Five ways to create a more inclusive classroom using technology
With Global Accessibility Awareness Day on the 21st May, the T4L team asked Joe Allen, the Assistive Technology Advisor for the Disability, Learning and Support team in the NSW Department of Education, to be our guest blogger for the week. He developed five key things you can do today to create a more inclusive classroom. Take it away, Joe!
In 2020, our classrooms are more diverse than ever before.
In our NSW Public Schools, more than 125,000 students receive personalised learning and support and more than 80% of these students are in our mainstream classrooms.
As teachers, we know we must provide reasonable adjustments, under the Disability Standards for Education (2005), to provide students with a rigorous, meaningful and dignified education on the same basis as their peers.
However, at times this can be overwhelming and the challenges to meet all student’s needs can feel insurmountable. Luckily, we have incredible support within the Department and amazing teachers that are dedicated and up for the challenge.
1. Consider Universal Design for Learning (UDL)
Universal Design for Learning is a way of thinking about teaching and learning that helps give all students an equal opportunity to succeed. This approach offers flexibility in the ways students access material, engage with it and show what they know.
Some students require adjustments to the lesson content, to the learning environment or to the way they receive and process the information but often when these adjustments are put in place for the whole class, it can benefit all.
What is essential for some can be useful for all!
A simple example is providing lesson materials in a digital and accessible format. Many students engage better with digital materials as they can personalise how they use their technology to suit them but for students with disability, this can enable access to this content using assistive technology that they may have not had access to before.
A great example of UDL in action can be seen in this video of Bowraville Central School and how they made a literacy tool available to all students in a year 7 class to ensure all students have the support they need.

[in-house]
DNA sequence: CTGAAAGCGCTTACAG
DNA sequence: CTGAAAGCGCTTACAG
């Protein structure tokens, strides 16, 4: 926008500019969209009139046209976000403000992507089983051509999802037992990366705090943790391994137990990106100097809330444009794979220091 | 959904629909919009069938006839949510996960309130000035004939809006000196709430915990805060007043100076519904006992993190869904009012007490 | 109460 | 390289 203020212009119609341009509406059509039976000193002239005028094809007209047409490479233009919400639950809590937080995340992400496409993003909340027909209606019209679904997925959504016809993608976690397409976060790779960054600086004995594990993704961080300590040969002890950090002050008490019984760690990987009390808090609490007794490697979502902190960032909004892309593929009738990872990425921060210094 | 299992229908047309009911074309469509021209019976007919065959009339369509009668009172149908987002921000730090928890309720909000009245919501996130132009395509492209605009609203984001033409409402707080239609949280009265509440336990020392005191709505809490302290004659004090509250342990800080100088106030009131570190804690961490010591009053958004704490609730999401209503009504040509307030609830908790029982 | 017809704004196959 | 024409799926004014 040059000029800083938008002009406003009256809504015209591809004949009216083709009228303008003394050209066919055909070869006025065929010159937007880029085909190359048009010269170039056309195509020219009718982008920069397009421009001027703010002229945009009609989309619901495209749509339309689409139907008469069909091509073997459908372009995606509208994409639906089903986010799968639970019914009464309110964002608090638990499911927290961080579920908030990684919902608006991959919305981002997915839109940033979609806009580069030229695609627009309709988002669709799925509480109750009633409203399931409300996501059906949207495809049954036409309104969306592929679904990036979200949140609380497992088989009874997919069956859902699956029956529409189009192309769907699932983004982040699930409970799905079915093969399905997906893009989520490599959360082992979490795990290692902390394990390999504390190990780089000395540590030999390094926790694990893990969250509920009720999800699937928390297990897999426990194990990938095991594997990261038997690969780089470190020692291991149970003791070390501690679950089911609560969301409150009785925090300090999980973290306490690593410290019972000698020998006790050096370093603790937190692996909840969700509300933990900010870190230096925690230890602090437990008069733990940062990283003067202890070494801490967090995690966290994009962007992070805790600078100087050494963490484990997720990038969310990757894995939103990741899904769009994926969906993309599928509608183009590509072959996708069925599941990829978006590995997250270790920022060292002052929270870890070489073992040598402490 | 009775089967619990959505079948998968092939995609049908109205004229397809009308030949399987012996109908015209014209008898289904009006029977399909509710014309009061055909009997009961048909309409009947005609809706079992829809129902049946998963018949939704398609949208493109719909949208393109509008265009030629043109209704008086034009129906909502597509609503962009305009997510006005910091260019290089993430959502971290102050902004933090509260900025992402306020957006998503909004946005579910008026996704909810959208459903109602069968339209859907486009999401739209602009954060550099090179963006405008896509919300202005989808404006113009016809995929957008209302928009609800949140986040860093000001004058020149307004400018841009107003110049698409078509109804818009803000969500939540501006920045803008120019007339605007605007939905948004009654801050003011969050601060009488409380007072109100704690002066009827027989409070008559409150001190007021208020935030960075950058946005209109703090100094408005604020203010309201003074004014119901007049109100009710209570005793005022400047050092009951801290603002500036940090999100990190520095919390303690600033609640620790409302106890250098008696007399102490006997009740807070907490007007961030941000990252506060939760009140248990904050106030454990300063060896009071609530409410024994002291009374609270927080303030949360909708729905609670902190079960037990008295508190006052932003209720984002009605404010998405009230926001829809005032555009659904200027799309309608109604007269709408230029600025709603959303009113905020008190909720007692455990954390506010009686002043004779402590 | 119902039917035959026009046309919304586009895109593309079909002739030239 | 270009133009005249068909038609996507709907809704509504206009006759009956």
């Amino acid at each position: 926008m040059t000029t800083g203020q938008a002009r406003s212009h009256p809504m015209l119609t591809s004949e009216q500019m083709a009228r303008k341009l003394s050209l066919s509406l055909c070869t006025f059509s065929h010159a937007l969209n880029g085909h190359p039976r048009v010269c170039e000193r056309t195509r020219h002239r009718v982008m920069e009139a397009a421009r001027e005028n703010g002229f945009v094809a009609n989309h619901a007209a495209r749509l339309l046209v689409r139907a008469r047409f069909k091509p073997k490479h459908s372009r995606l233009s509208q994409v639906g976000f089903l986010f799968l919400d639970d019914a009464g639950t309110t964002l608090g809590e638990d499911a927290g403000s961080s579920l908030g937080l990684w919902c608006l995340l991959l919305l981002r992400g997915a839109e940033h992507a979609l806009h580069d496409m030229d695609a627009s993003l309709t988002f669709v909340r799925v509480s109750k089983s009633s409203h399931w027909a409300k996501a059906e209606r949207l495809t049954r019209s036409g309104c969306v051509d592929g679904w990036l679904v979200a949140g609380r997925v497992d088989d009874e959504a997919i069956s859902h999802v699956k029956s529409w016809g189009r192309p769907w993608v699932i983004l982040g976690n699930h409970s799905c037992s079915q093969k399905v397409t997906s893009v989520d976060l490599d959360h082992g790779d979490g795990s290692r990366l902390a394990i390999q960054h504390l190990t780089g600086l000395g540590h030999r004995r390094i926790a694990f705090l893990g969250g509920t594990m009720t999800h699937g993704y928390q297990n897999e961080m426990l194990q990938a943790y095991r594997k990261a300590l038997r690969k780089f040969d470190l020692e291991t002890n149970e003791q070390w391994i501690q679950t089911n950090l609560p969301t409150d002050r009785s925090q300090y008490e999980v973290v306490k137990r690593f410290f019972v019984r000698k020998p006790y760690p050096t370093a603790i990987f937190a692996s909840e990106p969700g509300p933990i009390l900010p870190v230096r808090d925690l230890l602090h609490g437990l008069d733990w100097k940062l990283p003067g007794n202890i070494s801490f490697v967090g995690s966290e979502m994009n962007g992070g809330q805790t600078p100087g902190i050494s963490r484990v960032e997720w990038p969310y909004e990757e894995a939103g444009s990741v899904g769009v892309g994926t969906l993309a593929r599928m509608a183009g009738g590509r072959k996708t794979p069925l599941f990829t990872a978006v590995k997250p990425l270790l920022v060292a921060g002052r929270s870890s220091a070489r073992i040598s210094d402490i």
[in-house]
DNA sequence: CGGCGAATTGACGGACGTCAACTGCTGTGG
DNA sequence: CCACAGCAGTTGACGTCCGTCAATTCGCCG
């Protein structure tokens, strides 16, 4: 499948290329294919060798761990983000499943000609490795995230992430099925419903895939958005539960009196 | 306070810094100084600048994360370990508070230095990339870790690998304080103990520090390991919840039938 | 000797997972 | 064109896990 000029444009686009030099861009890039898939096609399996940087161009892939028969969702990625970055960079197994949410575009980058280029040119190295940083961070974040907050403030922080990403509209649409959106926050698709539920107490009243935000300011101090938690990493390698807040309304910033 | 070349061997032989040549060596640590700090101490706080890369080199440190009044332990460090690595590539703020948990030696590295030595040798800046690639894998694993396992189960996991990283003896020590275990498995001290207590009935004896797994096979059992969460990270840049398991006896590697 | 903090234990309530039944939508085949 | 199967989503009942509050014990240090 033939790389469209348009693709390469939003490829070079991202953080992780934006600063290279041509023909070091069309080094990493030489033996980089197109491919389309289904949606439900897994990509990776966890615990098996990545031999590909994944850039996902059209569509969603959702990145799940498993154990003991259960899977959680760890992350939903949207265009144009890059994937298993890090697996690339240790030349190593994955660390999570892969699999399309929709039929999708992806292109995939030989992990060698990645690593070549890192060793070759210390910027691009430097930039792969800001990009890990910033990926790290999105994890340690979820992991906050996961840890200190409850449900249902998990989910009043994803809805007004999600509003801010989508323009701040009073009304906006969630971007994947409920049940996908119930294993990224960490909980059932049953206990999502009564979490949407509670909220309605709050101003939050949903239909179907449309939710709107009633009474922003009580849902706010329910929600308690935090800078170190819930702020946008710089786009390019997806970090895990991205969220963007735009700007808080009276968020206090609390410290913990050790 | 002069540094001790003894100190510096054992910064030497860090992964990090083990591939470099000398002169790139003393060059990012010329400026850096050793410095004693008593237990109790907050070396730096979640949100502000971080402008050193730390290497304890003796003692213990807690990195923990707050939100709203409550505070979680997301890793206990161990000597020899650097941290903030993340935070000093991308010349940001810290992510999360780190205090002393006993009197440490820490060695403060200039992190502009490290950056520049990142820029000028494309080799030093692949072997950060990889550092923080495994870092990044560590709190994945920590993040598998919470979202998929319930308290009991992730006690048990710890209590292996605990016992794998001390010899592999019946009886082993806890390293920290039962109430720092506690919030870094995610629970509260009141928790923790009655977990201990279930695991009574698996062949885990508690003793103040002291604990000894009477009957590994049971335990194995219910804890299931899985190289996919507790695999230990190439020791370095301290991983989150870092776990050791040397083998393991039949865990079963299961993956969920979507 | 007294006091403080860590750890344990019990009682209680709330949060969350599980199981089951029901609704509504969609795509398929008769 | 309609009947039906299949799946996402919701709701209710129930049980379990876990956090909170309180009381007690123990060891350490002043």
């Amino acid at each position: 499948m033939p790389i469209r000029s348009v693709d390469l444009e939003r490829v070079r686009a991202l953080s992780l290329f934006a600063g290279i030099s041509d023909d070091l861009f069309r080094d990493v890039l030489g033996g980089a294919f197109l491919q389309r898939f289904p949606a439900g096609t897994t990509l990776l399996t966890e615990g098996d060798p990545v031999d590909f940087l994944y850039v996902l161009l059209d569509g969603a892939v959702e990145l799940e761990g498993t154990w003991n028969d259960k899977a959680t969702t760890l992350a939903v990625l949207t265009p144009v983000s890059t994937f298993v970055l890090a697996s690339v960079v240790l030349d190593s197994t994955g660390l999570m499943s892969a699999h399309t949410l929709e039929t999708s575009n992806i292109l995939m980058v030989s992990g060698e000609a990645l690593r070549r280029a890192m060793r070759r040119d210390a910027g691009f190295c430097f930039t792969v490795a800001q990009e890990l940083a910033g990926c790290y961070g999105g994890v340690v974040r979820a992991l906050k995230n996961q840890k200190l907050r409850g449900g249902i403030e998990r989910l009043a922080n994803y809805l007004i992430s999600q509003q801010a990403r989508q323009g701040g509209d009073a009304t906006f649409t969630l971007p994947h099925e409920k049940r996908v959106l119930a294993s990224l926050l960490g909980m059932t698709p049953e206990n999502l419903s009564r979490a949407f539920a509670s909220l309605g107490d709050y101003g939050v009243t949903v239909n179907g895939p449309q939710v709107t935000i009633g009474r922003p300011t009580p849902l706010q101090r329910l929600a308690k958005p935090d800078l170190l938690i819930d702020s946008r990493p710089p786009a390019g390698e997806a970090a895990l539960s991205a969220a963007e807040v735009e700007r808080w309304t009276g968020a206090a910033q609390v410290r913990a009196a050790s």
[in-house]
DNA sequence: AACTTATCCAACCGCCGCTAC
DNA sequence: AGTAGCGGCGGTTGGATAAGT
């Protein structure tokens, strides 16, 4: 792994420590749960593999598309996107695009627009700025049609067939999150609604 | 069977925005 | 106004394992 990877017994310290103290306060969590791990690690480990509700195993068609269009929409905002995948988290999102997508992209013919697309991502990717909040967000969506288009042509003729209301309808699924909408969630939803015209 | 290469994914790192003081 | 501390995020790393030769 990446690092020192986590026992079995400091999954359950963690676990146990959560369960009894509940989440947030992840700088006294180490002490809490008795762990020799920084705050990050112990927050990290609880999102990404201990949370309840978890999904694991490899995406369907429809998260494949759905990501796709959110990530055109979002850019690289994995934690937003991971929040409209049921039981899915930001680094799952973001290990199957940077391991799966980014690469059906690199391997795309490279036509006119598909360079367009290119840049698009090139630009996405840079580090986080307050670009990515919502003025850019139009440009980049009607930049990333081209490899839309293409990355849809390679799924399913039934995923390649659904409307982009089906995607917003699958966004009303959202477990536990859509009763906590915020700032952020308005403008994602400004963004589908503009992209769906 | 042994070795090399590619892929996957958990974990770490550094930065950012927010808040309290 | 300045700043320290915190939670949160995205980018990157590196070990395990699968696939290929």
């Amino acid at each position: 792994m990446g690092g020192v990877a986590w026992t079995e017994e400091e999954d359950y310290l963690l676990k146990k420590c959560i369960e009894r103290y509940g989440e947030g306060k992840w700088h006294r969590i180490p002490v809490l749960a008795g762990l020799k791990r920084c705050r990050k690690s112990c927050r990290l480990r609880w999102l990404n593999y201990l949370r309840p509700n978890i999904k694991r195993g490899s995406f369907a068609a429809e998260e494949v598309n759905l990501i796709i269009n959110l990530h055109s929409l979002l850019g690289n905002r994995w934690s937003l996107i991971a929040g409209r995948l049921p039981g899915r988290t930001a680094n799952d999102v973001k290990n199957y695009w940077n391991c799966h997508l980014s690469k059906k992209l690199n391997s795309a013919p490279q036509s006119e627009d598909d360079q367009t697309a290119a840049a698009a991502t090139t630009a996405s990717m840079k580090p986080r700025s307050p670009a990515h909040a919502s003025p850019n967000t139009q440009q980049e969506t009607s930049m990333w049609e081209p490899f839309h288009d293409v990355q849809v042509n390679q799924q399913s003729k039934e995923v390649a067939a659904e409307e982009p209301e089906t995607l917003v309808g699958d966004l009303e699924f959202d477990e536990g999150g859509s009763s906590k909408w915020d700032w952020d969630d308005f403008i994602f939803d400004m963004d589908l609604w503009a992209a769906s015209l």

2. Create accessible content
Just because you have made your lesson digital does not mean it is accessible to all of your students. Creating accessible lesson content for your students does not have to be rocket science and there are some simple tips to think about:
• Use simple fonts, use headings, line spacing and Plain English to make your content more readable.
Technology has the immense power to enhance the support and engagement of students but the wide range of options available can be overwhelming.
It is easy to be blinded by the bright lights of the new and fancy tech that is on the market but is it the most appropriate tech for your students’ needs?
One way to identify if you are on the right track is by using the SETT Framework. Created by Joy Zabala, SETT stands for Student, Environment, Tasks and Tools. The idea is that you consider the needs of the student, the learning environments that they are in and the tasks that they are required to complete BEFORE you consider what are the best tools and technology to match.
When introducing technology, where possible, do so with the whole class. For example, if you think a student would benefit from a literacy support tool like the Immersive Reader, why not show it to the whole class?
Even Minecraft, which has become an incredible learning tool for the classroom, can be used to start discussions in your class about accessibility. Check out the latest Minecraft challenges two of which are based around creating an accessible solution!
5. Start small but with purpose
What is clear is that we are all on a spectrum of understanding when it comes to accessibility and inclusive design but regardless of your level of understanding, there are always new things to learn!
You also don’t need to implement everything at once. Start with the student first and focus on what they need and go from there.
So, today I challenge you to ask yourself the question “what can I start doing today that will better support all students in my classroom?”
Joe Allen is the Assistive Technology Advisor for the Disability, Learning and Support team in the NSW Department of Education. You can contact Joe at firstname.lastname@example.org